There is currently no charities minister after Baroness Barran was moved to the Department for Education in last week’s reshuffle.
Barran, who had been minister for civil society and loneliness since July 2020, is now minister for the school system under the new education secretary Nadhim Zahawi.
Civil Society News has sought confirmation from the Department for Digital, Culture, Media and Sport (DCMS), about whether the department will continue to host the Office for Civil Society and when the minister responsible will be named.
On Twitter, Barran said: “Great honour to be appointed to @educationgovuk ministerial team. Excited to get to work but first….HUGE THANKS to @DCMS Civil Society and Youth team for all your support. Also to all the charities, social enterprises for all the work you do – especially during the past 18 months.
“It has been the most difficult time and you have stepped up and delivered for our communities. Supported of course by brilliant volunteers whose generosity has been extraordinary. Thanks too to all the funders and philanthropists who have partnered with us in the past year.”
Great honour to be appointed to @educationgovuk ministerial team. Excited to get to work but first….HUGE THANKS to @DCMS Civil Society and Youth team for all your support. Also to all the charities, social enterprises for all the work you do - esp during the past 18 months 1/3— Diana Barran (@dianabarran) September 17, 2021
Barran was generally well respected in the charity sector and several senior leaders tweeted their gratitude and best wishes.
Who is at DCMS?
Nadine Dorries was appointed as culture secretary on Wednesday. Only one DCMS minister, Nigel Huddleston, who is responsible for sport and tourism, has kept their job at DCMS.
Julia Lopez and Chris Philp have been appointed to the department as minister of state and parliamentary under secretary respectively. Lopez joins from the Cabinet Office and Philp from the Home Office.
There is not yet a DCMS representative in the House of Lords.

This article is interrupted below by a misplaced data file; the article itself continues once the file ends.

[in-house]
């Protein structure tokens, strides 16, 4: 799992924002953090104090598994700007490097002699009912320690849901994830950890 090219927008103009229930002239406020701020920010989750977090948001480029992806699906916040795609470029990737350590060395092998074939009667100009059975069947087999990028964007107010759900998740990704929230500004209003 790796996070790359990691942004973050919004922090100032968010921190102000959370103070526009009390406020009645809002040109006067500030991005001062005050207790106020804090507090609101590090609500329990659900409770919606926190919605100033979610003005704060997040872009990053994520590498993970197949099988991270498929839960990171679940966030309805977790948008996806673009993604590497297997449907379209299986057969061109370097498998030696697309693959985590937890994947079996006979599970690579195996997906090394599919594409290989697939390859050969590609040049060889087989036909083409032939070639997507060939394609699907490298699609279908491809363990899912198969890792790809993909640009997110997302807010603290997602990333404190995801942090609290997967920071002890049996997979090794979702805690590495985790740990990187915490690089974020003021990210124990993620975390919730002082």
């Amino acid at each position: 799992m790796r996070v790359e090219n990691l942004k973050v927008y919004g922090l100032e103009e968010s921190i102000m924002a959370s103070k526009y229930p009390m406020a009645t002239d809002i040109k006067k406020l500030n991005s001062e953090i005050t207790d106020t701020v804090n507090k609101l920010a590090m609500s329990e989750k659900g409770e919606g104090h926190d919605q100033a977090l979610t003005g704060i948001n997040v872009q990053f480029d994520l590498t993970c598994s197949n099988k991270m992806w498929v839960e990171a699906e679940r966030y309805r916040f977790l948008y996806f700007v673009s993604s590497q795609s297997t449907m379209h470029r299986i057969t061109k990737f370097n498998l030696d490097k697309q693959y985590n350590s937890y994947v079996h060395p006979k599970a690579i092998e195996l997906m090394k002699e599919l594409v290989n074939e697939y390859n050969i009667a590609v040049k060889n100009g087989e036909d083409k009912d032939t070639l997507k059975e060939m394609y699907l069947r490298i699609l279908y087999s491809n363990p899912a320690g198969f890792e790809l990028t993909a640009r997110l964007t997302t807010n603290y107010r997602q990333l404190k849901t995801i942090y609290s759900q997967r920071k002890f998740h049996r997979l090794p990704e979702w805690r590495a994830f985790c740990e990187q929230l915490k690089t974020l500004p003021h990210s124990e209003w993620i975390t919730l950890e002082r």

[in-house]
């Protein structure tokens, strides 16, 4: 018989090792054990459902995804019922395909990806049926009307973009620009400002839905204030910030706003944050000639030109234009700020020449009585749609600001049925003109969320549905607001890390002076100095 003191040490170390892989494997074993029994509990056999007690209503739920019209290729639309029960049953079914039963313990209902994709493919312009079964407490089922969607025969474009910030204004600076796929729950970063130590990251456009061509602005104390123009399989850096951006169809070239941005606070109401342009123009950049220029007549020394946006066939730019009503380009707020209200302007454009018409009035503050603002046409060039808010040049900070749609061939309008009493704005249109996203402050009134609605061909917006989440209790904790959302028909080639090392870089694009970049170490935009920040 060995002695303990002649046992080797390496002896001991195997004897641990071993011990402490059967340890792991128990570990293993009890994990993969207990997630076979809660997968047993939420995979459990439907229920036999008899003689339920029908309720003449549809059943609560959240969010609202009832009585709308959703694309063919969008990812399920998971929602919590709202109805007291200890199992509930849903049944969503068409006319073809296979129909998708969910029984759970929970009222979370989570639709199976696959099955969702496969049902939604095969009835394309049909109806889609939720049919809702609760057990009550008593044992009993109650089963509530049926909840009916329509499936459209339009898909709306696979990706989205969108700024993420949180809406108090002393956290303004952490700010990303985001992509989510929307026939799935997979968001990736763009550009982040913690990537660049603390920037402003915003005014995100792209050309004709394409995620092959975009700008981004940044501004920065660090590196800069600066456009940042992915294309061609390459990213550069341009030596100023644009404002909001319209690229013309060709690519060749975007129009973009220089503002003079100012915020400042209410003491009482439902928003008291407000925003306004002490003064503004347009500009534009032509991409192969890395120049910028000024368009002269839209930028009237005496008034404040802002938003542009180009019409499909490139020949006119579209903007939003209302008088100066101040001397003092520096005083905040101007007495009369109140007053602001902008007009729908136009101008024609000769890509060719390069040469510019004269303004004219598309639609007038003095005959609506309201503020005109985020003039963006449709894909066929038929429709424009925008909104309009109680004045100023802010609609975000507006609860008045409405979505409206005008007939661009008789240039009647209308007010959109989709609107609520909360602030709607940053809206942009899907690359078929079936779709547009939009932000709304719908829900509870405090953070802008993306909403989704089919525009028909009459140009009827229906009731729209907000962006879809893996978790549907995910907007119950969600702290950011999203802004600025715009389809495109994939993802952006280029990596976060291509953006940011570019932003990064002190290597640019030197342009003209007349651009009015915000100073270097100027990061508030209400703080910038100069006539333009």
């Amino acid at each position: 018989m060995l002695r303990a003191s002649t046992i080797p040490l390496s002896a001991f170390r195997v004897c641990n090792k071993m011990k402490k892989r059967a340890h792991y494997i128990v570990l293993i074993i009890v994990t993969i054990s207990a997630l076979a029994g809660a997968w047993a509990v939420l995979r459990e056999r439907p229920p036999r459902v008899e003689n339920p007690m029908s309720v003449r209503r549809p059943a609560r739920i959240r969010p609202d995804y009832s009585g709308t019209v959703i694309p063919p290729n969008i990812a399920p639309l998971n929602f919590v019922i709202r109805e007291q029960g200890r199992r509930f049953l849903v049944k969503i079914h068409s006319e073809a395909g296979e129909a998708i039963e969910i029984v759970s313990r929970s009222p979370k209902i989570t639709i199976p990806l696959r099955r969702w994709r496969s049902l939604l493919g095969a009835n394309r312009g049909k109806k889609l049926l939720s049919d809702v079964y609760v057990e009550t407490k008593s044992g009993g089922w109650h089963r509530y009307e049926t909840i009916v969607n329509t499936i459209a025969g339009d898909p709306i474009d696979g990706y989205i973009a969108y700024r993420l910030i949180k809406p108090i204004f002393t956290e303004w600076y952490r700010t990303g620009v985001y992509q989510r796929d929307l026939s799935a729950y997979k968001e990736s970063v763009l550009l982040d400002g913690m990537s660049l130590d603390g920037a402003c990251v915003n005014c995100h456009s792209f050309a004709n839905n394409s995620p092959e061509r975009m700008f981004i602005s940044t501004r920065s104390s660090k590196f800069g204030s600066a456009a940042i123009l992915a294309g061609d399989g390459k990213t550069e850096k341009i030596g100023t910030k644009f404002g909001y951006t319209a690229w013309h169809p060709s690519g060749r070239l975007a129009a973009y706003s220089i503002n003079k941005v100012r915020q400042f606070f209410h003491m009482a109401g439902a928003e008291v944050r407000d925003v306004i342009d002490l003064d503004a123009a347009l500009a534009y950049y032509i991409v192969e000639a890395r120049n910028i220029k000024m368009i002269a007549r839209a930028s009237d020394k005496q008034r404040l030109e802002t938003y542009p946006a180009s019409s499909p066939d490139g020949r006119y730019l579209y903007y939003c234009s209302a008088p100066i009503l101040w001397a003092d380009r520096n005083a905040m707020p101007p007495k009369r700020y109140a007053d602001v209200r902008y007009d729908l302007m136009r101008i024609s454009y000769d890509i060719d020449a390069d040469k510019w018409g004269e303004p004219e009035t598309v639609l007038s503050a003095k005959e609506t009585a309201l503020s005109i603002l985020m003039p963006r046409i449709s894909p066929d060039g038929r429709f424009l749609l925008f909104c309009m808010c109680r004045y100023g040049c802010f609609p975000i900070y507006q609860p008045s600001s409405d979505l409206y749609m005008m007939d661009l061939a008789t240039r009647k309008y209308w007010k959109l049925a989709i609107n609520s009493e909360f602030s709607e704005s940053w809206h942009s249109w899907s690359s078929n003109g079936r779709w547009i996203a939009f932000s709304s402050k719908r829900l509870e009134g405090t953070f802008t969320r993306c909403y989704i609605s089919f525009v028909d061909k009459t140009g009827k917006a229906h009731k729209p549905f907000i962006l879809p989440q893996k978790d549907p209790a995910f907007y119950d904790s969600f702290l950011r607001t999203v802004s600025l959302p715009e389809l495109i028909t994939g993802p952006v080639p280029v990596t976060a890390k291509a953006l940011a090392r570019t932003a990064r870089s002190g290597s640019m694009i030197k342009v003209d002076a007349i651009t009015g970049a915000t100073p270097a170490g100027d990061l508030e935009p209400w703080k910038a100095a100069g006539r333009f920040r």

Typically, the prime minister appoints individuals to departments and it is then for the department head, in this case Dorries, to hand out ministerial portfolios, which is why there is often confusion about who the charities minister is during reshuffles.
A number of key appointments relevant to the voluntary sector have already been confirmed in the Treasury, Foreign Office and newly rebranded Department for Levelling Up.
Helen Whately became the exchequer secretary to the Treasury, which will give her responsibility for charity tax issues.
She has been an MP since 2015 and was minister for social care until last week. She has previously held roles in DCMS and as deputy chair of the Conservative Party. Before entering parliament Whately worked as a media policy adviser to an MP at DCMS having initially trained as a management accountant at PricewaterhouseCoopers.
On her website it says: “Helen has worked with several charities as a volunteer and adviser, and has also been a school governor.”
Department for Levelling Up, Housing and Communities
Last week, Michael Gove was tasked with heading up the Ministry of Housing, Communities and Local Government, which has now been rebranded as the Department for Levelling Up, Housing and Communities.
Neil O’Brien has also joined the department. He was previously the prime minister’s levelling up adviser. He is the co-founder of the think tank, Onward, which set out a series of reforms for volunteering and Gift Aid last year.
Elsewhere, Andy Haldane has been appointed to head up a levelling up taskforce.
Kemi Badenoch, who had been exchequer secretary at the Treasury, has also joined this department and will continue as minister for equalities.
Liz Truss was appointed as foreign secretary last week, and the role now includes oversight of international aid programmes.
Stephanie Draper, CEO of Bond, a UK network for organisations working in international development, said: “This year has hit home the need for global cooperation to deal with climate change, the rise in extreme poverty, and ongoing humanitarian crises. But this work, undoubtedly, has been made harder by the cuts to UK aid.
“It is critical that the new foreign secretary uses the upcoming international development strategy to ensure UK aid remains poverty-focused, and that the whole portfolio of the Foreign, Commonwealth, and Development Office, delivers long-term, sustainable development for the most marginalised communities, whilst protecting human rights and civil society space globally.”